The entire process took about 20 minutes, and will save $240 in the next six months.
Major carriers getting competition
Saving $40 a month was a win, but long-term, I don't know that I'll stick around. Consumers are getting more and more options when it comes to service providers, and some of those options seem like a better fit for someone like me.
For instance, if you don't want to sign away two years of payments or pay a penalty for breaking the contract, smaller carriers like Tracfone, Cricket and Boost won't hold you to a contract. New services like Ting, which launched last year, also allow customers to pay Ã la carte for each minute, message and megabyte used, even crediting your account for whatever you don't use.
Ting sounds like a great option for someone who doesn't use their phone much but still wants the option to talk, text and/or access the Internet.
There are a few drawbacks, however, such as:
You won't get the new iPhone for $99. In other words, no subsidized cell phones. You're on your own to purchase a new device when you want to upgrade.
Speaking of iPhones, they don't work with Ting. Neither do BlackBerrys. The service only works with Sprint-branded devices.
The plan can get very expensive for heavy users. If you use your phone like a computer, this probably isn't the right service for you.
Ting also has a calculator to help you figure out if you'd save money on their service. I input the minutes, messages and megabytes used from my last three bills, plus the amount of the bill. Here are my results:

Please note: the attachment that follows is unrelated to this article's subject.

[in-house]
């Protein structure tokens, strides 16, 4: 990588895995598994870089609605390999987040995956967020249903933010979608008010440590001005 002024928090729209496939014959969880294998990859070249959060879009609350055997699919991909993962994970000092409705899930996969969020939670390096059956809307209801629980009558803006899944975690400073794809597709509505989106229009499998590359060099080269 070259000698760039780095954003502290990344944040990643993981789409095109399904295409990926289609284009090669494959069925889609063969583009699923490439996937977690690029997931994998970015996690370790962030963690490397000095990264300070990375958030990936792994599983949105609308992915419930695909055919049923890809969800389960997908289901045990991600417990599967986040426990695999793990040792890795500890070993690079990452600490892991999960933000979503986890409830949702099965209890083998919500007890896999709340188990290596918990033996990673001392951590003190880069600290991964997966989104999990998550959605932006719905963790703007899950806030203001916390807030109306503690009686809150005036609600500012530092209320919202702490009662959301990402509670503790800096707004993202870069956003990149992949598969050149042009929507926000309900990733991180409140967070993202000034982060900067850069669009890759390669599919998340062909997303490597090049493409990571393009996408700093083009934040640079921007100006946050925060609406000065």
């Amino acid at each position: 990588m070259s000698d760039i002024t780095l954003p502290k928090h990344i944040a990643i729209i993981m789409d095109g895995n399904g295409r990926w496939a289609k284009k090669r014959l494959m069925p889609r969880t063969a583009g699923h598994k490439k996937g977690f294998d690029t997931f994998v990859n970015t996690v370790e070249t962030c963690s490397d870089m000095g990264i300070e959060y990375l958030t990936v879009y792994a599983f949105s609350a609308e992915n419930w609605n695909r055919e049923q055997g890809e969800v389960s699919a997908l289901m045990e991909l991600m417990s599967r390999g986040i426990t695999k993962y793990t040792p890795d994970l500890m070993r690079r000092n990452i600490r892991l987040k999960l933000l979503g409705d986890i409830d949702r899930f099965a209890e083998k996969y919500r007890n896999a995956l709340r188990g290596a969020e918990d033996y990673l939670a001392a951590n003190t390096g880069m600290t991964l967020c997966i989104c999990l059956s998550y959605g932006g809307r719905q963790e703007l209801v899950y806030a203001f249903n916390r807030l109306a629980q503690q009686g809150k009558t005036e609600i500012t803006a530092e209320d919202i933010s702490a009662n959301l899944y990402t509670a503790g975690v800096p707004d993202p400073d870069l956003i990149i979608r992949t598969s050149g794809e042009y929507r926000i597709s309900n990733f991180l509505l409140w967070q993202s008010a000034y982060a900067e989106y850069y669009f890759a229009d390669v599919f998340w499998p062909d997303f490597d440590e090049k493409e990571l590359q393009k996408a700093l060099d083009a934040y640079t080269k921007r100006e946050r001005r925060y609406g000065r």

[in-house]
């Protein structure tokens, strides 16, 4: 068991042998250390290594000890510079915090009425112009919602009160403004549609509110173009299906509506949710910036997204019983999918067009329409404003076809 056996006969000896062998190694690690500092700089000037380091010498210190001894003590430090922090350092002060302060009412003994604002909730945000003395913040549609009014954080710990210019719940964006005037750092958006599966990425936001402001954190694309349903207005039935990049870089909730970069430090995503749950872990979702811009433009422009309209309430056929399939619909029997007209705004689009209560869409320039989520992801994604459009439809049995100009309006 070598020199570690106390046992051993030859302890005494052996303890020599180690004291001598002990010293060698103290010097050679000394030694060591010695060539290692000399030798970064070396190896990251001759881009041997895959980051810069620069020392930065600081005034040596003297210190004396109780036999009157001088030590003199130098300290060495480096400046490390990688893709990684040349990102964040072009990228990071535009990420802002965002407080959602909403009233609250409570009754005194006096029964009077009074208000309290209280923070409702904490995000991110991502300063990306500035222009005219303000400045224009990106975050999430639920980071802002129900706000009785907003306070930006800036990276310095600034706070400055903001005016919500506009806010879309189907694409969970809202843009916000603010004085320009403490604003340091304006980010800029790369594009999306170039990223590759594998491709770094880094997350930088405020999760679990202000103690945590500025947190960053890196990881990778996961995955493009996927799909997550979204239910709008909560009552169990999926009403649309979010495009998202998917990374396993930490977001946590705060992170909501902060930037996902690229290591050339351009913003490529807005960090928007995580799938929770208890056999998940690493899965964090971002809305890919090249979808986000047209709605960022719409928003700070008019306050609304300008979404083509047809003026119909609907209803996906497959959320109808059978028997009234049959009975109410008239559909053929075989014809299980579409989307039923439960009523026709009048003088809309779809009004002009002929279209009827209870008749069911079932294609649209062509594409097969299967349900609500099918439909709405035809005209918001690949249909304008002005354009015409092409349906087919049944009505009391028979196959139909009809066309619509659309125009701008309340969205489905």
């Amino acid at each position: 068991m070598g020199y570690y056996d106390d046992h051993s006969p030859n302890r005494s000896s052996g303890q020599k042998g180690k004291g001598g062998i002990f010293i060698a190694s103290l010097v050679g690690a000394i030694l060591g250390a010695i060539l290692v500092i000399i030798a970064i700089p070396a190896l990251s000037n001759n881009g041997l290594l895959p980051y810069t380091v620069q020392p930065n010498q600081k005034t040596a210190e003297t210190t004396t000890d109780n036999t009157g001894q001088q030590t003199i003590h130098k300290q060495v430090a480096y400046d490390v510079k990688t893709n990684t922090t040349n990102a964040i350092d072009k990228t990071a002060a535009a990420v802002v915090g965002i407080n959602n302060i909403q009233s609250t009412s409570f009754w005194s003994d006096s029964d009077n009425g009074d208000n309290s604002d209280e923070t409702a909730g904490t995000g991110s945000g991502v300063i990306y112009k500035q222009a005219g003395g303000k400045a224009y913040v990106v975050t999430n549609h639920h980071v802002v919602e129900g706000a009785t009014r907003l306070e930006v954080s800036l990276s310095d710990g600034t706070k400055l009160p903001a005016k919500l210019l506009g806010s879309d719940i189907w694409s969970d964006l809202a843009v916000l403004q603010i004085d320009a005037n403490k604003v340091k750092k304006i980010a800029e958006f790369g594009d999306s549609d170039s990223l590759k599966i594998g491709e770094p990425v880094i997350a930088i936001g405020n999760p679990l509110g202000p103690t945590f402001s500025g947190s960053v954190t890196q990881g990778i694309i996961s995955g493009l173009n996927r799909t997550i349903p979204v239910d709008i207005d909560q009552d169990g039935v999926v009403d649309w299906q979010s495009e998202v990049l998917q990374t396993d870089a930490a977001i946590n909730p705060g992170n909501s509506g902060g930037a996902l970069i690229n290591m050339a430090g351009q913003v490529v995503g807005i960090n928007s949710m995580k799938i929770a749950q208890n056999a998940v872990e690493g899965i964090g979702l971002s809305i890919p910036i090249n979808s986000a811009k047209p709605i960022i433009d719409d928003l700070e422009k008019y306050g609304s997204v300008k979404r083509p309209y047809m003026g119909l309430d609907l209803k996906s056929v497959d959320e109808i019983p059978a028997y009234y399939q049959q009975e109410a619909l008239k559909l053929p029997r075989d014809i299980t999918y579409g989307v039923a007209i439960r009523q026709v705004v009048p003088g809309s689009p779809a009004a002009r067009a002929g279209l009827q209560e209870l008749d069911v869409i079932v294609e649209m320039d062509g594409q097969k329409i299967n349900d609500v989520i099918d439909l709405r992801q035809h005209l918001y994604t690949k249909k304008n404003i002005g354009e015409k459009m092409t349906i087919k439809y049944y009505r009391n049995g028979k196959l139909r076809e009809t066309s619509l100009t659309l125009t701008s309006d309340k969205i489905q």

That's some serious savings! Before I got the promo rate I have now, I was paying $140 for two phones. According to this calculation, if I only had to pay for what I use, at Ting's rates I would pay just $42 per month, a savings of $98 per month. That's $1,176 per year!
Why I'm not switching yet
Needless to say, alternative providers have my attention. But I'm not switching just yet.
As I mentioned, I still have a year and a half on my contract, so I'd have to pay to break that contract. And the longer you have left on the contract, the more you pay. I also would have to buy two phones, since our current phones won't work with Ting. (You can, however, sign up for iPhone/Ting updates, which may mean that Ting is working on including more phones in their service.) In addition to these costs, there's also a $35 activation fee per phone.
So I'll take the wait-and-see approach, and reevaluate my wireless telephone service in six months when my promo offer expires.
Either that, or I'll just chuck my iPhone in the river*, something I fantasize about at least twice a week.
In the meantime, I'd love to hear from you. If you have a smartphone, do you find yourself paying for stuff you don't use? If you use it minimally, how do you also keep your bill minimal?
*I promise that in real life, I would donate my phone and not pollute Texas rivers.
Author: April Dykman
As a freelance writer, editor, and blogger, April Dykman specialized in personal finance, real estate, and entrepreneurship topics. Her work has been featured on MSNBC, Fox Business, Forbes, MoneyBuilder, Yahoo! Finance, Lifehacker, and The Consumerist. Now she does direct response copywriting but, in her free time, April is a wannabe chef, a diehard Italophile, and a recovering yogi.